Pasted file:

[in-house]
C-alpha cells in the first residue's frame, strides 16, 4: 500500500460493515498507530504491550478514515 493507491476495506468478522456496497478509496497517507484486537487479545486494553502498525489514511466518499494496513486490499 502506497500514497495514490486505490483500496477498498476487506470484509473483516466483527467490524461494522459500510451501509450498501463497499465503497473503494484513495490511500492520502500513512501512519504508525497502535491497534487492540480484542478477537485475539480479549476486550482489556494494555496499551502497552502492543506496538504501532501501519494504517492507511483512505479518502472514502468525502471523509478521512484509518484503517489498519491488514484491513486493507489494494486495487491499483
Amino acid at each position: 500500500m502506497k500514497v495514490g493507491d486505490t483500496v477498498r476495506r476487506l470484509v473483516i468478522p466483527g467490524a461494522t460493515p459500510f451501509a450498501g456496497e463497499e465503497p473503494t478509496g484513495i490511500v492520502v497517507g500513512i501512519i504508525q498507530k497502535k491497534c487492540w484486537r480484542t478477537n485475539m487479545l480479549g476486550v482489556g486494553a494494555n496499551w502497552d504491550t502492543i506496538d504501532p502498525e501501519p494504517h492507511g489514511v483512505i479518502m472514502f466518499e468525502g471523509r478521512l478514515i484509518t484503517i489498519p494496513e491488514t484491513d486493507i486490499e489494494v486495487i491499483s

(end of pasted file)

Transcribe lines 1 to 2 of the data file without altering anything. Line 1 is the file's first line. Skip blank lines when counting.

[in-house]
C-alpha cells in the first residue's frame, strides 16, 4: 500500500460493515498507530504491550478514515 493507491476495506468478522456496497478509496497517507484486537487479545486494553502498525489514511466518499494496513486490499 502506497500514497495514490486505490483500496477498498476487506470484509473483516466483527467490524461494522459500510451501509450498501463497499465503497473503494484513495490511500492520502500513512501512519504508525497502535491497534487492540480484542478477537485475539480479549476486550482489556494494555496499551502497552502492543506496538504501532501501519494504517492507511483512505479518502472514502468525502471523509478521512484509518484503517489498519491488514484491513486493507489494494486495487491499483